Thursday, October 24, 2013

Book Review: The Anno Dracula Series by Kim Newman

In 1992, author Kim Newman began a series called Anno Dracula. The story was about the world being slowly overtaken by vampires, lead by Dracula himself, and the series progressed through three books over the years. After well over a decade, Newman releases the fourth volume in the acclaimed series (as part of their series of rereleases of the previous titles) and they sent us the new book, Johnny Alucard to take a look at. Given the scope of the series, I figured it would be a good idea to take a look from the very start. So come along with us through 500 years of vampire alternate history beyond the jump...

Anno Dracula needs to be put in a little bit of context now that the series is 20 years old. The book is a story about vampires from back when vampires were still scary and didn't sparkle, when the literary landscape was really different - we were right along the lines of Ann Rice, Francis Ford Coppola's Bram Stoker's Dracula, and so on. It's weird to read a book from 1992, to be honest, especially in a genre that I'm not so into, considering the current vampire trends.

The book is...interesting. I don't know if I liked it, to be honest. I liked a lot of parts - there's different callbacks to different stories, both fictional and historical, that are nice little notes. The scene where one of the characters turns is easily the best scene in the book. The rest...I don't know. The chapters are really short, the story a little long in the tooth, and things are all a little jumbled from time to time, but it wasn't bad. I just didn't love it. A lot of it had to do simply with the setting - it's a definite alternate history in the time when you place most historical Dracula stories, and it doesn't always work. A lot of times, it does, but on a whole, it felt hit-or-miss.

With Anno Dracula being more of an alternative history than it initially let on, the second book, The Bloody Red Baron, takes place in Europe during World War I. Where vampires are fighting in the war.


It sounds more hokey than it actually ends up being, and I actually enjoyed this one a lot more than the first one, although it did suffer from similar, although not as significant, flaws. The best parts, unsurprisingly, were the vampy parts as well as some of the dogfight scenes. I ultimately may have enjoyed this more because I have some interest in World War I on a whole, but there's some elements of danger and distress to go along with the history of the war with the vampire setting.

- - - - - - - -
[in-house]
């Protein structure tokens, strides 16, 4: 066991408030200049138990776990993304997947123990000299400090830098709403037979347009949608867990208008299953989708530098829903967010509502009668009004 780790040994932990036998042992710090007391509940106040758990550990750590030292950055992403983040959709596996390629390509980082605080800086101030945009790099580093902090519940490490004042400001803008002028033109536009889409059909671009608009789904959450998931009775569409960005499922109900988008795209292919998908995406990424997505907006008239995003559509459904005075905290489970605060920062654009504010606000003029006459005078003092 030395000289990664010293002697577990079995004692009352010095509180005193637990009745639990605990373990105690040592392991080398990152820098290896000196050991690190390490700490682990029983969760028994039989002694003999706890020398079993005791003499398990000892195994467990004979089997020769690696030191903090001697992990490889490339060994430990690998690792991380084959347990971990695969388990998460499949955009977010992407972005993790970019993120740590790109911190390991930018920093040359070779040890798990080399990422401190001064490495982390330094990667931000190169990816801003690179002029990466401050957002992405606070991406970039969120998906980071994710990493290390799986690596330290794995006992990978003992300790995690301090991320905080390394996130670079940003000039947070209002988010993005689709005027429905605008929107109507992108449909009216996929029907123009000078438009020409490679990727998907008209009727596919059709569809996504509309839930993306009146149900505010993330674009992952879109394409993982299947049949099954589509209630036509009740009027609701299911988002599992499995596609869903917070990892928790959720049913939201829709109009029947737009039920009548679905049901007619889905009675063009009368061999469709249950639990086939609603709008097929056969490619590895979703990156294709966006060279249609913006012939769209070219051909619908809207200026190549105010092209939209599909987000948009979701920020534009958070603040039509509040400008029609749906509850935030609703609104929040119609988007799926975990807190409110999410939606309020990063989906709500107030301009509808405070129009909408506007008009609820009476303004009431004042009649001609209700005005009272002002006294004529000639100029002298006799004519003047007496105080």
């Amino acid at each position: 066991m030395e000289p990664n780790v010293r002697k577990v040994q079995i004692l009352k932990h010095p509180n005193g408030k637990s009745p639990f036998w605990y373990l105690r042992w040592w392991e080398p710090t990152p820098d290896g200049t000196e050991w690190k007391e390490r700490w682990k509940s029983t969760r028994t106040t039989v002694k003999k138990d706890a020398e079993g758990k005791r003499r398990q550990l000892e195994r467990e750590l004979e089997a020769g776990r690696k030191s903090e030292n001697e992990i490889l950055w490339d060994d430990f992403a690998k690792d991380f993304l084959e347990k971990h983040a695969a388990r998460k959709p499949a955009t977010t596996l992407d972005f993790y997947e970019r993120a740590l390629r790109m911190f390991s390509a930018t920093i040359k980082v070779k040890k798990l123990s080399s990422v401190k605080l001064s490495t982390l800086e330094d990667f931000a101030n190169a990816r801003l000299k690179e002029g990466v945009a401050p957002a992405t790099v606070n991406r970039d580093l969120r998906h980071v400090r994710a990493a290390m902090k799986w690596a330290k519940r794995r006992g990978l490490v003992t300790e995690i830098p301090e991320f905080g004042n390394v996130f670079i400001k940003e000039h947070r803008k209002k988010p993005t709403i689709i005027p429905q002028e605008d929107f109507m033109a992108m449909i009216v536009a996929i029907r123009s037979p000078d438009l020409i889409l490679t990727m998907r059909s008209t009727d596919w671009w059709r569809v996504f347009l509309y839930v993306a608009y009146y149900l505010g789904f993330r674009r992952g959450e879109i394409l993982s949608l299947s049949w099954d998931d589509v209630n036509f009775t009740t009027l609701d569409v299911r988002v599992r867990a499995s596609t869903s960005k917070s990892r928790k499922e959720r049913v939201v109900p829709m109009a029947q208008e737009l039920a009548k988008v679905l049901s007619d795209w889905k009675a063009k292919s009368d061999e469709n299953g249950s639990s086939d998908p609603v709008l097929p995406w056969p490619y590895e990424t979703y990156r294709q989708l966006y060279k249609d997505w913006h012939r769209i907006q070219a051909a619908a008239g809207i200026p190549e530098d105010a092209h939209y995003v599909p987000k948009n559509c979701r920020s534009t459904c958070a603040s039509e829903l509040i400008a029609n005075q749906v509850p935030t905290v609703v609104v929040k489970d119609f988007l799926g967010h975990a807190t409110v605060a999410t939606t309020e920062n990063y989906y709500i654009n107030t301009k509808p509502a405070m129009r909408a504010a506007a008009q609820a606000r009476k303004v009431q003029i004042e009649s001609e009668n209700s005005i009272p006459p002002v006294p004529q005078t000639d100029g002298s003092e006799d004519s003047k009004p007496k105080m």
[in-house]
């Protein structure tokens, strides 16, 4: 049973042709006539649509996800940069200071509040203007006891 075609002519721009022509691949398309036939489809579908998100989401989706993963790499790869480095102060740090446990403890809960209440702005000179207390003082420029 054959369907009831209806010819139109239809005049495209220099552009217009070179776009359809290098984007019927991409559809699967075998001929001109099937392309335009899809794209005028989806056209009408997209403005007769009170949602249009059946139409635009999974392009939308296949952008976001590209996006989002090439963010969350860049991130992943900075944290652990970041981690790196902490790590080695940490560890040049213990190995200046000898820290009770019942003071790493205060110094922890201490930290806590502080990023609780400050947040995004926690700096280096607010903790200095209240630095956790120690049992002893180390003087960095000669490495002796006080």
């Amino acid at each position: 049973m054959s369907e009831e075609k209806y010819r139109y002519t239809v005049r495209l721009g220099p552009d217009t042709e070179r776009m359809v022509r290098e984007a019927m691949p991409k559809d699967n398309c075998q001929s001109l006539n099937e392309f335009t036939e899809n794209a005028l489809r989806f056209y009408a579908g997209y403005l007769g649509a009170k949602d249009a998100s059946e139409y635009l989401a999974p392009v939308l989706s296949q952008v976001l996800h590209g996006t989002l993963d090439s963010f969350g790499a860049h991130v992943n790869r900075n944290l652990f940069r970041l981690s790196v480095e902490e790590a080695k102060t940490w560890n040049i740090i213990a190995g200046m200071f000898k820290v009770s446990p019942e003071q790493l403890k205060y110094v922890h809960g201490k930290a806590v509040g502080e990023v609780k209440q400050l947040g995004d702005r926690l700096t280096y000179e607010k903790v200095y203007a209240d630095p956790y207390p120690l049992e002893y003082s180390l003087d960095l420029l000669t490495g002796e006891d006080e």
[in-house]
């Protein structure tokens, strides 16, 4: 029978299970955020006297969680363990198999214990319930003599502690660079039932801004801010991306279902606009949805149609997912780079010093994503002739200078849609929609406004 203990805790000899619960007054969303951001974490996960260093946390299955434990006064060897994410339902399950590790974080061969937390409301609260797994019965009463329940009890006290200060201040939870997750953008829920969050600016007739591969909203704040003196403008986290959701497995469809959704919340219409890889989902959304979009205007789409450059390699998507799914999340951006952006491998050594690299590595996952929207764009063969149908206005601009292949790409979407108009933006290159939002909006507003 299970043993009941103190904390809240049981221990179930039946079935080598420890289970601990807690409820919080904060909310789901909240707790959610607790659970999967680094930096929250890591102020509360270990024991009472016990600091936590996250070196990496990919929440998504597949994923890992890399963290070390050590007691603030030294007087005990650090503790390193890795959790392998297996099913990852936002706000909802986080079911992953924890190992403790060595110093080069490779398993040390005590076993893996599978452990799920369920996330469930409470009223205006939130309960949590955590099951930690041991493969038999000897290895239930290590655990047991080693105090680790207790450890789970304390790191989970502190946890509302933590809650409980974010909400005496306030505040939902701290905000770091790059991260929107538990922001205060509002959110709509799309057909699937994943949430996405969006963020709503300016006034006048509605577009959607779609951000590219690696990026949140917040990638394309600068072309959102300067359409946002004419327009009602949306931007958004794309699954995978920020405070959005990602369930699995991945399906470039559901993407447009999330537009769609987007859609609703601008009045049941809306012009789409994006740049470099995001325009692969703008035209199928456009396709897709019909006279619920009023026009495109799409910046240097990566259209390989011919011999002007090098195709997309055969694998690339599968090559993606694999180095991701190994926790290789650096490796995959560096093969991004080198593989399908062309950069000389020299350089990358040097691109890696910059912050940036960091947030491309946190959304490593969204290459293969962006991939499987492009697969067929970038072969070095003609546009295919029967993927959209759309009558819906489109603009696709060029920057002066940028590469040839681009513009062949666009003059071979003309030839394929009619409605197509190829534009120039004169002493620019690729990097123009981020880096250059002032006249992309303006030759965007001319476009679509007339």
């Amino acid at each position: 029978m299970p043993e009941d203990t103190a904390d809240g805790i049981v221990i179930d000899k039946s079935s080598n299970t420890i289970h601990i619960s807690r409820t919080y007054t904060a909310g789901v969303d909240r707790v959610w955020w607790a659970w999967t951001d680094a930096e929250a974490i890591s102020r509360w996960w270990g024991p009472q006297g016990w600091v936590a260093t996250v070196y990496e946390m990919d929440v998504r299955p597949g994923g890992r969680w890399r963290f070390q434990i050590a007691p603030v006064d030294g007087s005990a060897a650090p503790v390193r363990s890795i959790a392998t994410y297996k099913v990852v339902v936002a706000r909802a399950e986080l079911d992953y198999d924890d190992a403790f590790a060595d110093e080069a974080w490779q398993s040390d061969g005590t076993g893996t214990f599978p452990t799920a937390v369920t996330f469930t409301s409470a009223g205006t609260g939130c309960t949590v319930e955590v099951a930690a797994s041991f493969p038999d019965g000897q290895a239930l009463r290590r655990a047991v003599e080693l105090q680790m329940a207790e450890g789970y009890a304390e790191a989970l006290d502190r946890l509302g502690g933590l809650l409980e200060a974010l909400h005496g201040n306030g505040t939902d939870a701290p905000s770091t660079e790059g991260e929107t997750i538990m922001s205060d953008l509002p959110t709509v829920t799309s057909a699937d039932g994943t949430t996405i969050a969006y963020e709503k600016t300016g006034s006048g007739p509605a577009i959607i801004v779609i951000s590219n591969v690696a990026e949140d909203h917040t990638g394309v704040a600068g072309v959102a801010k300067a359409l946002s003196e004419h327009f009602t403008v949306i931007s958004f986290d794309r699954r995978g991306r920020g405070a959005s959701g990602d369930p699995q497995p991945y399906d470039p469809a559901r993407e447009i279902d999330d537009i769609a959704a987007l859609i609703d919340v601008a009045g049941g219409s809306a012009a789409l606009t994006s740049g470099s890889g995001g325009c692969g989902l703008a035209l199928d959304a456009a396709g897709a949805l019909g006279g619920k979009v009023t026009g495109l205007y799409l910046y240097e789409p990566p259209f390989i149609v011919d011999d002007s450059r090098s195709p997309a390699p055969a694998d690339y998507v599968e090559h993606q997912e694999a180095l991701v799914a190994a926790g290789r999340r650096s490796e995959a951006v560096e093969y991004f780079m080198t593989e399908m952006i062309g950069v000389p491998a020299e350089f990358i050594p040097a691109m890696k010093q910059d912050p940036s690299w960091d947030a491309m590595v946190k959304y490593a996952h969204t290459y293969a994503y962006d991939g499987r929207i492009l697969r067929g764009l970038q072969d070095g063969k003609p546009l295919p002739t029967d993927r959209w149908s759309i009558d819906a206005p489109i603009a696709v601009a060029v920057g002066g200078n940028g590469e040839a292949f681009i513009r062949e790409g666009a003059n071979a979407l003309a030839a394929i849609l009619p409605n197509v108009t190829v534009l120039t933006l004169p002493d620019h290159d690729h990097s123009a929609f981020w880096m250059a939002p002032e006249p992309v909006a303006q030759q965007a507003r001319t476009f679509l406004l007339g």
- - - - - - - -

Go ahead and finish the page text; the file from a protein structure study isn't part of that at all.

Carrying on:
Dracula Cha Cha Cha, to get it out of the way, might be the worst title for a book I've ever encountered. It was so odd that other editions of it went with the title Judgement of Tears, which is a better title, but doesn't really capture the fun and attitude of the era the book takes place in.

The title makes sense in the story, as it's a reference to something somewhat specific regarding the vampires and their relationship to Dracula, but the book actually completes (to a point, apparently) the story started back in the first book, where Dracula Cha Cha Cha takes place close to Dracula's impending wedding in the 1950s. A lot of loose ends created throughout the story are tied, some new ones created, but it's a complete story for the first time.

I liked this one a lot more than the first two books, in part because of the plot being more cohesive, in part because I liked the setting more, but mostly because a lot of things actually happen in this book, an issue of sorts with the previous two. Part of it may be this book's age, which is only about 15 years out as opposed to the 20+. Part of it might just be that it's a better book. Part of it might even lend itself to the fact that an endpoint exists and the plot actually moves toward it. Could be any of those reasons, but, regardless, readers should feel rewarded for sticking with the series (even though it wasn't bad for most of it). It doesn't take away from the series, but the continued improvements mean a solid buildup to the surprise fourth entry, Johnny Alucard.

Consider me surprised that the latest Anno Dracula entry is the best of them so far, especially given that the previous title felt like a logical endpoint.

Johnny Alucard takes place in a much more modern time, where John Alucard is looking to produce a movie about Dracula and the lineage. This means cameos and scenes with Francis Ford Coppola, Andy Warhol, Orson Welles, tons of crazy Hollywood drama, and some interesting modern results of the hundreds of years of history that has come before it.

Given that there was quite some time between Dracula Cha Cha Cha and Johnny Alucard, there are some short stories in here that have come out between now and then which help fill in some gaps, but what's surprising is that it has a decidedly modern feel while not abandoning what made the initial books stand out. For such a long time span in between titles, I'm not sure what I expected, but it wasn't this, and that's a good thing.

What's weird about Johnny Alucard, however, is not so much that it exists or that the story feels modern and current, but that it's really the first time Newman explores what the vampire-led world is like. That sort of flavor was missing throughout the earlier tales, and comes along quite well here.

Overall, a nice addition to the Anno Dracula canon. Given how things had appeared to end, this is a much more welcome bonus than one might have initially thought. Boing Boing has a short piece from Newman and excerpt from Johnny Alucard, and you can get the Anno Dracula series from Titan Books.

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